COMPARATIVE STUDY
JOURNAL ARTICLE

Dental care providers' and patients' perceptions of the effect of health information technology in the dental care setting

Onur Asan, Zhan Ye, Amit Acharya
Journal of the American Dental Association 2013, 144 (9): 1022-9
23989841

BACKGROUND: The use of electronic health records (EHRs) in dental care and their effect on dental care provider-patient interaction have not been studied sufficiently. The authors conducted a study to explore dental care providers' interactions with EHRs during patient visits, how these interactions influence dental care provider-patient communication, and the providers' and patients' perception of EHR use in the dental clinic setting during patient visits.

METHODS: The authors collected survey and interview data from patients and providers at three dental clinics in a health care system. The authors used qualitative and quantitative methods to analyze data obtained from patients and dental care providers.

RESULTS: The provider survey results showed significant differences in perceptions of EHR use in patient visits across dental care provider groups (dentists, dental hygienists and dental assistants). Patient survey results indicated that some patients experienced a certain level of frustration and distraction because of providers' use of EHRs during the visit.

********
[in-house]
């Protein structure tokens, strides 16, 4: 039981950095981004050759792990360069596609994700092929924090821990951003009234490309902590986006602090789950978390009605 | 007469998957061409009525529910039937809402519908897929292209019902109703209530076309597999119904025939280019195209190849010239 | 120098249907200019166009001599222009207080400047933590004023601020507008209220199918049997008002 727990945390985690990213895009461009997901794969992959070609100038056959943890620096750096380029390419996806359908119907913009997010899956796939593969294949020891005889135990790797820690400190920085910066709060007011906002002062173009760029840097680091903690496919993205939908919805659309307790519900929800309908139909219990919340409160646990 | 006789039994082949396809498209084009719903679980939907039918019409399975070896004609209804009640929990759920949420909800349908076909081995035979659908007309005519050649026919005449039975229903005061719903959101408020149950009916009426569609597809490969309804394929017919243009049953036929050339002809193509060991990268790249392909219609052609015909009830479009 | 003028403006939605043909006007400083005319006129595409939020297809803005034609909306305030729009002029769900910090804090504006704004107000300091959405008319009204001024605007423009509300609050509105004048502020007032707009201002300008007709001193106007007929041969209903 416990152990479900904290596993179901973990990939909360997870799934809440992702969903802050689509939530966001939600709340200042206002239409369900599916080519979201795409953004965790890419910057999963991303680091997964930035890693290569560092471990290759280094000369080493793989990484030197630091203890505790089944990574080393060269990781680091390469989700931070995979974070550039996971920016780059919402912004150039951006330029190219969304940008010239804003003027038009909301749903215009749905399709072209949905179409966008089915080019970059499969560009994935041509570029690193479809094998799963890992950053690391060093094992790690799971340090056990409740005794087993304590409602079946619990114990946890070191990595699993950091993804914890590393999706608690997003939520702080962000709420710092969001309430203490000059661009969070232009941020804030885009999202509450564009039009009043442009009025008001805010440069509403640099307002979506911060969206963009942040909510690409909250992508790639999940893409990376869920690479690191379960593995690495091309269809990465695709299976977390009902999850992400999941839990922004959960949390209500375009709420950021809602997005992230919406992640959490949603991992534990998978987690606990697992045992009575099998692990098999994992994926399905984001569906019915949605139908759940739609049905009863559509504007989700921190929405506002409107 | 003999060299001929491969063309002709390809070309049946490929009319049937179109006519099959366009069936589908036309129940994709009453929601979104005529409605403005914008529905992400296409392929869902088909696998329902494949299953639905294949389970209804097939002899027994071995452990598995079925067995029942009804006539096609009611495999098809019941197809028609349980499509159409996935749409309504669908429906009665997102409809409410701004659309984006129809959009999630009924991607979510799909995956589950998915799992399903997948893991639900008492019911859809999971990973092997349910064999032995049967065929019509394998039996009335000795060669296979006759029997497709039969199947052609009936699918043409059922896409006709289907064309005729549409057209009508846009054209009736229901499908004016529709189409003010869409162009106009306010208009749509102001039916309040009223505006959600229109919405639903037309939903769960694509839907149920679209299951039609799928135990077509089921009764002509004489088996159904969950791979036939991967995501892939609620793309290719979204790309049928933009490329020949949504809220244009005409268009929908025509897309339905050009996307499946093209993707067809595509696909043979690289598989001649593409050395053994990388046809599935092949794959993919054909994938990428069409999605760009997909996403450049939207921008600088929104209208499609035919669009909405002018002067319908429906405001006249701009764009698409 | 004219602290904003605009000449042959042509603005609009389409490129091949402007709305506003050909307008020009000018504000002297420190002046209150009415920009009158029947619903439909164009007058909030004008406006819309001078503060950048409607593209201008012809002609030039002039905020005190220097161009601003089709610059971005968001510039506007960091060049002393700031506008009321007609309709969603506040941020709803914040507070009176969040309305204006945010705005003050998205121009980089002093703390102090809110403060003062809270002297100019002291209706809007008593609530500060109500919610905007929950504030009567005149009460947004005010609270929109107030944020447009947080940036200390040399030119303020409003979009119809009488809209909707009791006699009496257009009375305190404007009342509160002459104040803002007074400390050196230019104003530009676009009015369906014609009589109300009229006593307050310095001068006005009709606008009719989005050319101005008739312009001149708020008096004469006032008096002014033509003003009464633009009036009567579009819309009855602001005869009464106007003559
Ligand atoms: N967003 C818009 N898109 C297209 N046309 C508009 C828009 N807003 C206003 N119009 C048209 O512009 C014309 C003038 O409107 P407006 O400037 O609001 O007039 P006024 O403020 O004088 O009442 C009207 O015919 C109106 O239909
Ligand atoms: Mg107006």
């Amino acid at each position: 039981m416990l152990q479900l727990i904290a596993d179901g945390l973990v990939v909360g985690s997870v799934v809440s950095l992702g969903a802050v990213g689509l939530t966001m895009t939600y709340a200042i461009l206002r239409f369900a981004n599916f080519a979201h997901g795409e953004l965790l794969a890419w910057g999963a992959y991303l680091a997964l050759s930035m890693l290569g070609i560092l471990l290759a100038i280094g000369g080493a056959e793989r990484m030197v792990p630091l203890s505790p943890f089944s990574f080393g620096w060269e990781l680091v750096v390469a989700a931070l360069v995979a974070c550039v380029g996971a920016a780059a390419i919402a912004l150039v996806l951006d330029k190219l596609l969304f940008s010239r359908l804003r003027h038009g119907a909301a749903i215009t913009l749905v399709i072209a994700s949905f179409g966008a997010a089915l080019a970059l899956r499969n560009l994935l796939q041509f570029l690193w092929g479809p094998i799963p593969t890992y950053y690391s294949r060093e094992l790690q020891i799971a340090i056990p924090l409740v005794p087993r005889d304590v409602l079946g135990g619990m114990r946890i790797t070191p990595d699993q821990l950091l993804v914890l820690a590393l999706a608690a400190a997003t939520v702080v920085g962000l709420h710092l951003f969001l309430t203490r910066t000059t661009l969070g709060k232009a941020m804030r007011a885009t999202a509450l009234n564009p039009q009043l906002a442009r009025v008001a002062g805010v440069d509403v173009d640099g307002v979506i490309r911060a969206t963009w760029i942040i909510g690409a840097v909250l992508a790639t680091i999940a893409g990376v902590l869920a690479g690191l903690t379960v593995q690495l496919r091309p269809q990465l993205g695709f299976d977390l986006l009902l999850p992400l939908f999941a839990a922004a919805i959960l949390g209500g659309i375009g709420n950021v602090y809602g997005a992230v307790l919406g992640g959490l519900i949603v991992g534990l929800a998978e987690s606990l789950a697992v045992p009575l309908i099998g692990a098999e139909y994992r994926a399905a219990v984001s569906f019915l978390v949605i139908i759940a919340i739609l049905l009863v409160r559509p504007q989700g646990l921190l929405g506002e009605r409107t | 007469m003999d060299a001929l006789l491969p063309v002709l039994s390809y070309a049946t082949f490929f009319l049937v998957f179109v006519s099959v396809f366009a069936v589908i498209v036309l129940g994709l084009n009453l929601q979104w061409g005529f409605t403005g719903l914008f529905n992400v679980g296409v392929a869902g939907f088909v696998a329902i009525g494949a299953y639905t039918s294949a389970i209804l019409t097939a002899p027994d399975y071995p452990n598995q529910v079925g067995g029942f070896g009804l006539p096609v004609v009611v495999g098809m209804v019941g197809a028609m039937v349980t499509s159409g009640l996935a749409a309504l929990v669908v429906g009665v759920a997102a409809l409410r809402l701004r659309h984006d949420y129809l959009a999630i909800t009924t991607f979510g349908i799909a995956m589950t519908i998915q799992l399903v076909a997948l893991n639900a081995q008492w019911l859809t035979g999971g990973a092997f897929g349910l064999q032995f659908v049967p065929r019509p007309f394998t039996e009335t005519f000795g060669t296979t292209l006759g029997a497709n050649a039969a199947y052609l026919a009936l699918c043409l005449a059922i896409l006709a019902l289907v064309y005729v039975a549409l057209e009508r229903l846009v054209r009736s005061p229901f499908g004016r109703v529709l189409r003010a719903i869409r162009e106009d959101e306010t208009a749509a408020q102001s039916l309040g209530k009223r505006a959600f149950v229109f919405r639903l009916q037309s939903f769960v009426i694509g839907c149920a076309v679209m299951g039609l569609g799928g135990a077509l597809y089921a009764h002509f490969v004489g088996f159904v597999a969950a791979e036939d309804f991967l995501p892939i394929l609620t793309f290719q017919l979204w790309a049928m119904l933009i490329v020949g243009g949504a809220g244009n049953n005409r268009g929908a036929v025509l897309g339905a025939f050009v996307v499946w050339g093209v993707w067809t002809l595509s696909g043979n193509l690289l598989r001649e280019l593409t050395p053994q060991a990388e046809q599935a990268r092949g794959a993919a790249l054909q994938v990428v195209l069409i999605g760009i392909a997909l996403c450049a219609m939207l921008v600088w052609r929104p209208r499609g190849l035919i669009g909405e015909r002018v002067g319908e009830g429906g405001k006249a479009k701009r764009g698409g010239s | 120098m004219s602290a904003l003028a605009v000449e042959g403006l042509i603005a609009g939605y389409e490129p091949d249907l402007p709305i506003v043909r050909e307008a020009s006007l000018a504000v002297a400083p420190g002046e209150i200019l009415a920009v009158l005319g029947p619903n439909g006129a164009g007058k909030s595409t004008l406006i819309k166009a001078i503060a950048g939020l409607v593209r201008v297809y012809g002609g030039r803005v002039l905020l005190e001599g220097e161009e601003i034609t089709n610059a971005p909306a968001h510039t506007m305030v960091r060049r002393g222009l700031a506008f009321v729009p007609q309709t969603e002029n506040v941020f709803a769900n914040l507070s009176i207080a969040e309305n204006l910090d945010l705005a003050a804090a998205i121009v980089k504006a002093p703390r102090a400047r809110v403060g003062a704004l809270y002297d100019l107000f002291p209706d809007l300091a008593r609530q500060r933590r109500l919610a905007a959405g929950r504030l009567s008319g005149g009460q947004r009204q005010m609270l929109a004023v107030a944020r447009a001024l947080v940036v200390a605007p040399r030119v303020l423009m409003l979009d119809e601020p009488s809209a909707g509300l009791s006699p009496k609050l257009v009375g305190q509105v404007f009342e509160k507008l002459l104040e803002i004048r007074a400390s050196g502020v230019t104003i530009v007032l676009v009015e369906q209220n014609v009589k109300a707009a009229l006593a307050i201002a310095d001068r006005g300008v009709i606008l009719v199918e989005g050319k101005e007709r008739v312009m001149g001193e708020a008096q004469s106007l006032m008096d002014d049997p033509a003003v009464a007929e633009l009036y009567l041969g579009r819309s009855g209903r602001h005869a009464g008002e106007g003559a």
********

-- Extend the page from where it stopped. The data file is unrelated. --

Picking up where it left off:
CONCLUSIONS: The provider survey results indicated that there are different perceptions across provider groups about EHRs and the effect of computer use on communication with patients. Dental assistants generally reported more negative effects on communication with patients owing to computer use. Interview results also indicated that dental care providers may not feel comfortable interacting with the EHR without having any verbal or eye contact with patients during the patient's dental visit.

PRACTICAL IMPLICATIONS: A new design for dental operatories and locations of computer screens within the operatories should be undertaken to prevent negative nonverbal communication such as loss of eye contact or forcing the provider and patient to sit back to back, as well as to enhance patient education and information sharing.

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